Diagnosis Code G43.7
Information for Medical Professionals
References found for the code G43.7 in the Index of Diseases and Injuries:
- Inclusion Terms: Inclusion terms
List of terms is included under some codes. These terms are the conditions for which that code is to be used. The terms may be synonyms of the code title, or, in the case of “other specified” codes, the terms are a list of the various conditions assigned to that code. The inclusion terms are not necessarily exhaustive. Additional terms found only in the Alphabetic Index may also be assigned to a code.
- Transformed migraine
- Type 1 Excludes Notes: Type 1 Excludes Notes
A type 1 Excludes note is a pure excludes note. It means “NOT CODED HERE!” An Excludes1 note indicates that the code excluded should never be used at the same time as the code above the Excludes1 note. An Excludes1 is used when two conditions cannot occur together, such as a congenital form versus an acquired form of the same condition.
- migraine WITH "With"
The word “with” should be interpreted to mean “associated with” or “due to” when it appears in a code title, the Alphabetic Index, or an instructional note in the Tabular List. The word “with” in the Alphabetic Index is sequenced immediately following the main term, not in alphabetical order.out aura (G43.0-)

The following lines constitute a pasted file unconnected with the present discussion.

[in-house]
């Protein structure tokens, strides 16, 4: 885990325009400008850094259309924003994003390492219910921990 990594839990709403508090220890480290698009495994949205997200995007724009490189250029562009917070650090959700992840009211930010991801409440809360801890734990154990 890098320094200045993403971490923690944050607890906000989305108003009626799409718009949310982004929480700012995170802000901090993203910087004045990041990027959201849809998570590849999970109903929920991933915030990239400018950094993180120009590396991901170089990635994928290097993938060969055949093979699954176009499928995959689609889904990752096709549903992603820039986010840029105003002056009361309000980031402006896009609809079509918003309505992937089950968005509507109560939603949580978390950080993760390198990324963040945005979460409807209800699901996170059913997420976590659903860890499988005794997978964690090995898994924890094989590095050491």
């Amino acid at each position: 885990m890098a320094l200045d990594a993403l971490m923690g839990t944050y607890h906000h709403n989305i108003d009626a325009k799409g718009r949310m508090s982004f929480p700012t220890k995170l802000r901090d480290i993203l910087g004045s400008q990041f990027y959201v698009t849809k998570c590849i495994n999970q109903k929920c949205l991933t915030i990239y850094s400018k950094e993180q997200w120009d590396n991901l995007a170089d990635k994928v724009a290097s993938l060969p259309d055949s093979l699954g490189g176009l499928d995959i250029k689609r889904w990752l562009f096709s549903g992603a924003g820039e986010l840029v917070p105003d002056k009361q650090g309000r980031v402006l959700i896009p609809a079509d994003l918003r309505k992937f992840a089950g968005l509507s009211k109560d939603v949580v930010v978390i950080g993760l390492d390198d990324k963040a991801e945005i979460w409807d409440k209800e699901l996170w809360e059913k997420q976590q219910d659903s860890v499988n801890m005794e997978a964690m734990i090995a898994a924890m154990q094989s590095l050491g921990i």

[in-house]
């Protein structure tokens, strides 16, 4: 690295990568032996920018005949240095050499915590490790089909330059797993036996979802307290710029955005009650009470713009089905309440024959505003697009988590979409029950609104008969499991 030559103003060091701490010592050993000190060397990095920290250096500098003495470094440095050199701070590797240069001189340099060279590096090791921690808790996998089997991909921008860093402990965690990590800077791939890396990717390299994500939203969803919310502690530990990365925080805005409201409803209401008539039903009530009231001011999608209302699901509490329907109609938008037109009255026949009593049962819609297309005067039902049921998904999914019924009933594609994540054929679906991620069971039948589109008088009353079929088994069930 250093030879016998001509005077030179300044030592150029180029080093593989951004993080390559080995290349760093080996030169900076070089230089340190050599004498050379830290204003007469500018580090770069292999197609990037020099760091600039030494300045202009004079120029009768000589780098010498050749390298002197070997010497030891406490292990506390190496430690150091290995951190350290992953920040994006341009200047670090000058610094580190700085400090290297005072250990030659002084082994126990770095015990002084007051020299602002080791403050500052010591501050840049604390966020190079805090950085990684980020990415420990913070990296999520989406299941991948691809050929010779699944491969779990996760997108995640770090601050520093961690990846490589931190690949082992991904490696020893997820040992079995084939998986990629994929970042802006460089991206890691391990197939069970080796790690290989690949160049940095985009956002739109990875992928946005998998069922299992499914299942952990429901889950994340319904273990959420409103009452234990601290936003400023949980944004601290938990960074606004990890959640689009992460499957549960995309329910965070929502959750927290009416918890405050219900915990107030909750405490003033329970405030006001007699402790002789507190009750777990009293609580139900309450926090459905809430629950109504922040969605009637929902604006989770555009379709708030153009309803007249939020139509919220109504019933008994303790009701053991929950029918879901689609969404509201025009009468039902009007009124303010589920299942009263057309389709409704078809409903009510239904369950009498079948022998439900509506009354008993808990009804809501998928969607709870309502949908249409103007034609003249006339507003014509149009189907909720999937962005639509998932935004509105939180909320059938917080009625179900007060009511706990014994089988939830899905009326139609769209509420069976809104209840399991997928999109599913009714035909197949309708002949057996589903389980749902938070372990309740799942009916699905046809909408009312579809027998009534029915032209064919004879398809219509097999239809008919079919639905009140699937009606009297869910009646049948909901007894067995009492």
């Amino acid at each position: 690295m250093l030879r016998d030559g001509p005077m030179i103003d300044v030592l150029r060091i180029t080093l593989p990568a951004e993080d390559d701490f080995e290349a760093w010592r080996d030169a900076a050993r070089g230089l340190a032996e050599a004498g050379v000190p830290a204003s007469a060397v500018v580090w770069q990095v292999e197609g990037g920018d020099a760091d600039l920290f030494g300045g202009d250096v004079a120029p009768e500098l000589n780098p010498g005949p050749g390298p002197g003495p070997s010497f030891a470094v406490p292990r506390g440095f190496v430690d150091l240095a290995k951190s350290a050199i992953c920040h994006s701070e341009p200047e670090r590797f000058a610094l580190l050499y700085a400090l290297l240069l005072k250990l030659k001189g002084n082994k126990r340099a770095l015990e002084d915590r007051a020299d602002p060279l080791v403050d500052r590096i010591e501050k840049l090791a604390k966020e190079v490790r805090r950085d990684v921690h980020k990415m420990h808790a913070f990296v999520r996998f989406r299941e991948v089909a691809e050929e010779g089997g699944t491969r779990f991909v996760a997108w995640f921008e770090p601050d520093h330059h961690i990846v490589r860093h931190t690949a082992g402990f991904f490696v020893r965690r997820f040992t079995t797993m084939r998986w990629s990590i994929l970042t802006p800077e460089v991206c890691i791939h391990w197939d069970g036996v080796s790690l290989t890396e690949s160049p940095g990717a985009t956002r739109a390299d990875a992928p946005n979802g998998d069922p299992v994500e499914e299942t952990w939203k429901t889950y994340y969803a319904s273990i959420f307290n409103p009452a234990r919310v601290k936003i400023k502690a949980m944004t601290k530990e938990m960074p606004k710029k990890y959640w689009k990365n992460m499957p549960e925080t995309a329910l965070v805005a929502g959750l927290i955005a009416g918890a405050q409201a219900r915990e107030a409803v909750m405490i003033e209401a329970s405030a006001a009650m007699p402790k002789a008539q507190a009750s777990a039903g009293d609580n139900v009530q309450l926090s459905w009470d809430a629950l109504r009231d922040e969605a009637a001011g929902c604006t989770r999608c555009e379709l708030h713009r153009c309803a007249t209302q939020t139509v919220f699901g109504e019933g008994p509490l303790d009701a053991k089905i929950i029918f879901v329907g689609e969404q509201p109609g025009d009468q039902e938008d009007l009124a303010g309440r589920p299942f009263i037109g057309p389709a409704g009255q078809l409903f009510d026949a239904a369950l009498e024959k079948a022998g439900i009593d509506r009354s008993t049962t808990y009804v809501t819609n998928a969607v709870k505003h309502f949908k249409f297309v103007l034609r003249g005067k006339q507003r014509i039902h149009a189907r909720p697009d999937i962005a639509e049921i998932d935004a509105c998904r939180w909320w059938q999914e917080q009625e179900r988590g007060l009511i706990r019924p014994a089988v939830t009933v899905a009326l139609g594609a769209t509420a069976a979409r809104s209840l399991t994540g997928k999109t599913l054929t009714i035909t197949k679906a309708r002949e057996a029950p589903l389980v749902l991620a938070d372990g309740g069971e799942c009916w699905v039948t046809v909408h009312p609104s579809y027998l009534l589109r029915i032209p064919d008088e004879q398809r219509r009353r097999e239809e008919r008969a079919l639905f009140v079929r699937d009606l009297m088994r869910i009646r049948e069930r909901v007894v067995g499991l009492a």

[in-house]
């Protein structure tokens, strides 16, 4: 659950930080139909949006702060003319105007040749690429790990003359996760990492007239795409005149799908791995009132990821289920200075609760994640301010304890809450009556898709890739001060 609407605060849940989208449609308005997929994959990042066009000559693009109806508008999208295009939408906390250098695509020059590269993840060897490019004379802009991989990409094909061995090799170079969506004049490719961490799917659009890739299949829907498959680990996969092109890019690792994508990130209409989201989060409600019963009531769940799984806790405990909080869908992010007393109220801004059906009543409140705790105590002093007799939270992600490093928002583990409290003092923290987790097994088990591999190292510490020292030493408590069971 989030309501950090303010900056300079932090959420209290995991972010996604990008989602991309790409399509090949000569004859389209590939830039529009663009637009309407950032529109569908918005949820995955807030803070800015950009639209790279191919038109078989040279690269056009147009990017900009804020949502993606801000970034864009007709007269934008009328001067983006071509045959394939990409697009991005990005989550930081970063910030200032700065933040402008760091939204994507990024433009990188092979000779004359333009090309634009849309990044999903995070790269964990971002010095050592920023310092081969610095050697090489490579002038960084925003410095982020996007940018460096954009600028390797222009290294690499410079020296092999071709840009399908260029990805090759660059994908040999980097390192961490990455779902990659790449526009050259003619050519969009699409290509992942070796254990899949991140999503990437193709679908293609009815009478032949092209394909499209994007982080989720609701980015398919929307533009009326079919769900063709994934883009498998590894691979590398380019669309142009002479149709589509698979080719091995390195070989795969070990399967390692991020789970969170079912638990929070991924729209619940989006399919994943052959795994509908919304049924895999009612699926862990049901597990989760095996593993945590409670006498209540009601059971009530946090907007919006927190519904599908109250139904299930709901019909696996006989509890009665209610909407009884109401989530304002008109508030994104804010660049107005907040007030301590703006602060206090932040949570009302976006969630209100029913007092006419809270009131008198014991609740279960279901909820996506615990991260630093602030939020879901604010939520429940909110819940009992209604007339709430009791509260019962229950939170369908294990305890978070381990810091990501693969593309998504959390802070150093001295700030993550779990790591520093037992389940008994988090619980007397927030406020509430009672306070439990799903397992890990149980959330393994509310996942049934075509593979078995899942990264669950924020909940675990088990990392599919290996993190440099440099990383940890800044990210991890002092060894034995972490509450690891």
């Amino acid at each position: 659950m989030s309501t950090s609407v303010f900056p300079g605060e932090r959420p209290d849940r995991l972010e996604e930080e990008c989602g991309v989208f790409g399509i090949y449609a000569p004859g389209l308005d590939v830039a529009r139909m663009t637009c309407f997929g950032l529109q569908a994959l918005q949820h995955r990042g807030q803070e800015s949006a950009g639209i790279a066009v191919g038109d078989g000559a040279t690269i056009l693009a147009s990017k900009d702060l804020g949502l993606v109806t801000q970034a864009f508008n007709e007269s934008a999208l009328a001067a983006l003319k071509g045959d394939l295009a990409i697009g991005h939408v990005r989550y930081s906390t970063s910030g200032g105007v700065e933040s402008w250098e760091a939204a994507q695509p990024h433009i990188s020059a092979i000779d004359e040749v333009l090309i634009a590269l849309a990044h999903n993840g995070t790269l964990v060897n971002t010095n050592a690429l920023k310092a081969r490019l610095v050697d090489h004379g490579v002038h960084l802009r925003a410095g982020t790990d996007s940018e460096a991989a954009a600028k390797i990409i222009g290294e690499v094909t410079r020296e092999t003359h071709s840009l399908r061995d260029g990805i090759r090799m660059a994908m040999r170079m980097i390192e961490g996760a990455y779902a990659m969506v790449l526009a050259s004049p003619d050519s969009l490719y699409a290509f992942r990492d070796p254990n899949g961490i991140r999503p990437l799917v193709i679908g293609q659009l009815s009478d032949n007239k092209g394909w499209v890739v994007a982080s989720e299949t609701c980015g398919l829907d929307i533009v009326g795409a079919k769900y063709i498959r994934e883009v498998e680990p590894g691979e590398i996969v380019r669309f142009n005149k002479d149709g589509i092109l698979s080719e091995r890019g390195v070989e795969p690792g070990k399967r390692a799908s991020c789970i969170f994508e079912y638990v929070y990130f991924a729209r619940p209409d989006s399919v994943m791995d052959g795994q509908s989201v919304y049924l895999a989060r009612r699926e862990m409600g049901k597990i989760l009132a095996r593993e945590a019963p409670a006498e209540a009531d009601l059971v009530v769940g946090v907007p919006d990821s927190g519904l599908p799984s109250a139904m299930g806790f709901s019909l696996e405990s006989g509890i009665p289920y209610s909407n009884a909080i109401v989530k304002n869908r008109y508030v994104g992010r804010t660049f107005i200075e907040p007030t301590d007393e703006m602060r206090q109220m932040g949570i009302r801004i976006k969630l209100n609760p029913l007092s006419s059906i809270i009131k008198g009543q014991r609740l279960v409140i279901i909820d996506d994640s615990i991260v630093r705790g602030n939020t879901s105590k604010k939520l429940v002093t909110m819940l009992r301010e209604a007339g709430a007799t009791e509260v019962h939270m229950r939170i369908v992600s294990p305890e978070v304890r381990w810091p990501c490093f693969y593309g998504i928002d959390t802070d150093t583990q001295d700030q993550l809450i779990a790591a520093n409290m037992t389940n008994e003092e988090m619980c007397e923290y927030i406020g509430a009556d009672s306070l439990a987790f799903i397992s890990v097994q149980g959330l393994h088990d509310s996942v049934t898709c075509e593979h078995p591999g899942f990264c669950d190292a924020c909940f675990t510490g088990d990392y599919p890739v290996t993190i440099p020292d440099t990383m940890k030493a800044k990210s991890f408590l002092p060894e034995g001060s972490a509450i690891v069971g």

- migraine WITH "With"
Information for Patients
If you suffer from migraine headaches, you're not alone. About 12 percent of the U.S. population gets them. Migraines are recurring attacks of moderate to severe pain. The pain is throbbing or pulsing, and is often on one side of the head. During migraines, people are very sensitive to light and sound. They may also become nauseated and vomit.
Migraine is three times more common in women than in men. Some people can tell when they are about to have a migraine because they see flashing lights or zigzag lines or they temporarily lose their vision.
Many things can trigger a migraine. These include
- Lack of food or sleep
- Exposure to light
- Hormonal changes (in women)
Doctors used to believe migraines were linked to the opening and narrowing of blood vessels in the head. Now they believe the cause is related to genes that control the activity of some brain cells. Medicines can help prevent migraine attacks or help relieve symptoms of attacks when they happen. For many people, treatments to relieve stress can also help.
NIH: National Institute of Neurological Disorders and Stroke
- Managing migraines at home (Medical Encyclopedia)
- Migraine (Medical Encyclopedia)